X-Shaped School Creates Unique Framing Challenges
The Lower School for Oregon Episcopal School (OES) in Portland, Oregon has replaced an old structure with a new one. One that is X-shaped and was designed to have large flexible classrooms, group collaboration spaces, state-of-the-art science labs and art studios, performance space, and ample access to the outdoors. This unique design for the 45,000 square foot structure now provides learning space for the more than 350 children in Kindergarten through 5th grades.
The architectural vision provided by Hacker Architects created a unique-shaped building set together with complex angles. Wood was selected for its economical benefits, along with the desire for aesthetic appeal with exposed material.
Based on past project successes, Skanska general contractors hired Russ Brotnov and his crew at Carpentry Plus, who specialize in complex wood structures. Skanska and Carpentry Plus had worked on several other projects – including schools – together within the Vancouver area.
“The OES job was big and had the potential to be messy,” says Brotnov. “The X shape of the three-story building dictated that every truss measured a different length.” Specified with open-web trusses, the ceiling trusses were a RedBuilt® Red-S™ series with RedLam™ LVL chords. Red-I™ I-joists were used in hallways and bathrooms with RedLam LVL for beams and headers.
The exposed trusses attached to steel beams and headers with flush mount bearing clips, which were welded on at an angle. Thus, the trusses needed to measure exactly – within a 1/8 of an inch. Every piece had to be manufactured precisely…otherwise it wouldn’t fit.
“There was very little tolerance within the drawing details that caused concern for the tight fit, with lots of angles,” explains Brotnov. “Questions and answers were exchanged between the engineers and RedBuilt as the manufacturer. Together we explored what does and doesn’t work for lengths and loads and how to solve it. RedBuilt was a reliable resource and worked to ensure the architectural vision became a reality.”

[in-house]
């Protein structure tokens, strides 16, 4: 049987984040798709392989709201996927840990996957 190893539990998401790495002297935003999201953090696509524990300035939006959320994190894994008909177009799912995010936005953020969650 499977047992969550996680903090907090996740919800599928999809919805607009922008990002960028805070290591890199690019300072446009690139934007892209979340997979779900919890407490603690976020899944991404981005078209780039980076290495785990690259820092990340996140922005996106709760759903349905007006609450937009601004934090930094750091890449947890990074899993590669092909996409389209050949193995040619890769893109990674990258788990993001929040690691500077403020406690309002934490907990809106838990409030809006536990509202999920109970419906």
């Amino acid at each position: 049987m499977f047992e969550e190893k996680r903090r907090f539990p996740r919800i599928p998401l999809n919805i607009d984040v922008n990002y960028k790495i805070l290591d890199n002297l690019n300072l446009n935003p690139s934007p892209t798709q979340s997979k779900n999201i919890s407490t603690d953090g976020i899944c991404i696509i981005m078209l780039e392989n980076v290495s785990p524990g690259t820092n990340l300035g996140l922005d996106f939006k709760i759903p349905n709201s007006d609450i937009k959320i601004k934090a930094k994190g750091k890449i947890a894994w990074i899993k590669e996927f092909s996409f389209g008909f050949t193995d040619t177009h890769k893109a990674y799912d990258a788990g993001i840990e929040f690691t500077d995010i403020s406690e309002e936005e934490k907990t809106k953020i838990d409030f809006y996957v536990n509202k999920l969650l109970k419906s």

Beyond the challenge of ensuring that the truss length was precise, the biggest challenge was in mapping the mechanical.
“This school was a model project to make the duct and piping run through the exposed trusses and fit where they needed to go,” explains Brotnov. “We were successful in getting all the ducts through the trusses due to the frequent interaction between the various teams. With multiple conference calls and 3D modeling we were able to fine-tune the mechanical needs. Then, each truss was labeled to match plan and staged sequentially for installation. On the jobsite the materials were well-marked and grouped separately so we could easily find the needed materials at the right time.”
“There was an extensive amount of design help RedBuilt supplied to coordinate truss web layout versus ducting runs. This was critical to the success of the mechanical design and installation,” says Brotnov. “RedBuilt delivered on their promise of customer service and anything a manufacturer can do to get the order right saves me time and money.”